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  5. "У мене є м'яч."

"У мене є м'яч."

Translation:I have a ball.

May 11, 2016


  • 2564

Should "I have the ball" be accepted?


In this case, it is rather some indefinite ball:
- У кого є м’яч? (Who has a ball?)
- У мене є м’яч. (I have a ball.)

In this case, some particular ball is meant and it should be known from the context which one:
- У кого м’яч? (Who has the ball?)
- У мене м’яч. (I have the ball.)

  • 2564

So the difference is the "є"; it means something like "there is" in English? Turkish also lacks articles, and does something similar by translating "I have a ball" as something like "my ball exists", and "I have the ball" as "[the] ball is at me".


Exactly: "У мене є м’яч" - "Benim topum var" and "У мене м’яч" - "Top bende." I love learning synergies like this.

  • 2564

Haha, I didn't even notice the Turkish badge next to your name. Teşekkürler!


Definite and indefinite articles do not exist in Ukrainian language. As for me this sentence could mean either so probably it should be accepted. But let's wait for other opinions.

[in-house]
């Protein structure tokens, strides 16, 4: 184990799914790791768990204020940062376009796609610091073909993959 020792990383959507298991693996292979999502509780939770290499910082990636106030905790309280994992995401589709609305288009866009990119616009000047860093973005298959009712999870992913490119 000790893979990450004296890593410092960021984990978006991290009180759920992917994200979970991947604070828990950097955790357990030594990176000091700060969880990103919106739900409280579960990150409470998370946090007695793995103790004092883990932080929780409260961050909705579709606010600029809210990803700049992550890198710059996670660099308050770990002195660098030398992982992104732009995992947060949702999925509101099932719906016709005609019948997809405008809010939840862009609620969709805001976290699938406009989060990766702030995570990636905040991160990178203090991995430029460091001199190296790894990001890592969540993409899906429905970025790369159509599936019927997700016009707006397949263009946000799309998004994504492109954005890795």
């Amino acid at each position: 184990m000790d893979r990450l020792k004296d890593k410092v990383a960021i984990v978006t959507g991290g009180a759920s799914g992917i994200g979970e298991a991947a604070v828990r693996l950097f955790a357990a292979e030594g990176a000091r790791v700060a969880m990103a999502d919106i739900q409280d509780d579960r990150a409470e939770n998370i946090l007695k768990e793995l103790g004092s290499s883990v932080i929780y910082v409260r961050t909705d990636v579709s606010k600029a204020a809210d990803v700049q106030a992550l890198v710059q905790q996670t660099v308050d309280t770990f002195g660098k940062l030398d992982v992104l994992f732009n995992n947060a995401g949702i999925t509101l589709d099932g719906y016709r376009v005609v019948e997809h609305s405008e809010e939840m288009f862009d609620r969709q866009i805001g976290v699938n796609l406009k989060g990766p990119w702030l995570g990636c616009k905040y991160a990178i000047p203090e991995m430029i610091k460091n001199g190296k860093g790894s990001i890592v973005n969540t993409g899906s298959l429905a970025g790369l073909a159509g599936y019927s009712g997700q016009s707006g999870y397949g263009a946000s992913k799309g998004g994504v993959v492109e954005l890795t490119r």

I think in this case if there is a distinction its a rather fine one - and not really useful to teach at an early stage (what i think this is designed for, or most appropriate for) so best either to accept both (as more or less correct: perhaps. "you are almost right") or simply not use this example (until a later stage when its more useful for people to learn the finer points)


I’ll take a lesson providing distinctions wherever I can find one. Take it and run with it!


What about "I have got a ball"?


So, if м'яч is ball then what is sword?

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